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Scoping study boosts confidence in South Australian graphite mine

Mining & Resources

A SCOPING study into a proposed graphite mine on South Australia’s Eyre Peninsula has found the project to be economically sound with an initial capital cost of $36 million.

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The finding has Archer Exploration Limited’s 2873 sq km Eyre Peninsula Graphite Project on track to become one of Australia’s first new-era graphite mines.

Archer plans to lodge a formal mining lease application by the end of the year to initially develop the Campoona Shaft project near Cleve as a 110,000 to 140,000 tonnes per annum mining operation. It will then need to make further mining lease applications for nearby Central Campoona and Wilclo South sites as it increases production up to 210,000 tonnes per annum by its eighth year of operation.

The mine will source feedstock from the three deposits and is expected to generate net pre-tax cash flow of AU$21.5 million a year for a life-of-mine pre-tax net cash flow of AU$366 million.

Indicated life-of-mine revenue is estimated at AU$858 million over 17 years.

Archer Managing Director Greg English said the proposed mine contained high-grade graphite that would be commercially attractive for a number of applications.

Campoona Shaft will produce up to 10,500 tonnes of graphite concentrate per year, to be shipped out through Port Pirie.

“The scoping study outcomes underpin what a truly exciting project the Eyre Peninsula Graphite Mine can be,” English said.

“The study has validated the project’s capacity to deliver a very solid platform for Archer on which to get into our maiden mining phase and then in the relative near-term, increase production rates and mine life, subject to the usual approval processes.

“Archer has in our Eyre Peninsula holdings, the enviable combination of high grade graphite resources, low operating and capital costs and the ability to produce a high purity concentrate commercially attractive for use in lithium ion batteries and other high value applications.”

A proposed graphite processing plant would be built by Archer and is expected to have a metals recovery of almost 90 per cent.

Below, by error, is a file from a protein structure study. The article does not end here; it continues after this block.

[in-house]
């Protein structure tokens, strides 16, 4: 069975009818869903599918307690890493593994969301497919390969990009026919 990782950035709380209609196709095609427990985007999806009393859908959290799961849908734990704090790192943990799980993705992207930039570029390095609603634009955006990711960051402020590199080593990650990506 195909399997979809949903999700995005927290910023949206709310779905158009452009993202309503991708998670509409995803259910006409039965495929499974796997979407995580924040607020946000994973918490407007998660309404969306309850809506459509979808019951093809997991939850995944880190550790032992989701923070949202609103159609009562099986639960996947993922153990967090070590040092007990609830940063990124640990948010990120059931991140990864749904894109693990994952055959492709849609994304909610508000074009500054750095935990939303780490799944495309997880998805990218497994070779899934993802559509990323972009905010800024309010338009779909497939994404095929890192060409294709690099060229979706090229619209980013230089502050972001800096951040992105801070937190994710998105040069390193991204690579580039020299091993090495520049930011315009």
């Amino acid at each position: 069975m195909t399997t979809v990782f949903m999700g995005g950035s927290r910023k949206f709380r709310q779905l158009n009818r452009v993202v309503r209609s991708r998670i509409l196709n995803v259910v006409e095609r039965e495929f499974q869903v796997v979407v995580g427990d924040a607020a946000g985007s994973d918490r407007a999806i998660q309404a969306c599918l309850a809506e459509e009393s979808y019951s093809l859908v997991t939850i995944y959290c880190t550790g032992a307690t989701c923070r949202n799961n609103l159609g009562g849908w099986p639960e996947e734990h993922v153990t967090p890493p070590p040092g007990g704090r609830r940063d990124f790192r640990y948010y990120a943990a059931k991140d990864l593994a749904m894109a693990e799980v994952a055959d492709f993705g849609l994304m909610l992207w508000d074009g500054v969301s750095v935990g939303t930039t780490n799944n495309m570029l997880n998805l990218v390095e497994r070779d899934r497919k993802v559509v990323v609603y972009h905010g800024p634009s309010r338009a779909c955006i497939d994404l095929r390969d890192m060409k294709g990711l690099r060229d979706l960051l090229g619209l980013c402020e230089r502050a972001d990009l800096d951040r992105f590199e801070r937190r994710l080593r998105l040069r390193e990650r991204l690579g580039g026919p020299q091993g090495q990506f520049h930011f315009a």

The study estimated the payback period to be within two years of operation with a steady state operating cost of about $1680/tonne of graphite in concentrate.

Contemporary graphite basket prices in Australia are closer to $3600.

Initial pre-production cost to establish the mine for the first three years is about $36m.

Graphite is a highly effective conductor of heat and electricity – it is also the strongest natural material in the world.

It is commonly used to manufacture lithium-ion batteries, steel, electric cars, carbon fibre cables, lead and grease.

More than a million tonnes of graphite is mined globally each year. China is the world leader in graphite production, unearthing about 780,000 tonnes in 2015.

English said Archer believed the project had natural flake graphite with a significant purity advantage over conventional flake sold out of China.

He said the company planned to fully test a series of concentrates for its suitability to manufacture spherical graphite.

Archer’s graphite will also be tested for its suitability into mainstream graphite applications.

Mining companies Renascor and Lincoln Minerals are also working to develop graphite mines on Eyre Peninsula. The region, about 250km northwest of South Australia’s capital Adelaide, is home to the bulk of Australia’s known graphite deposits.

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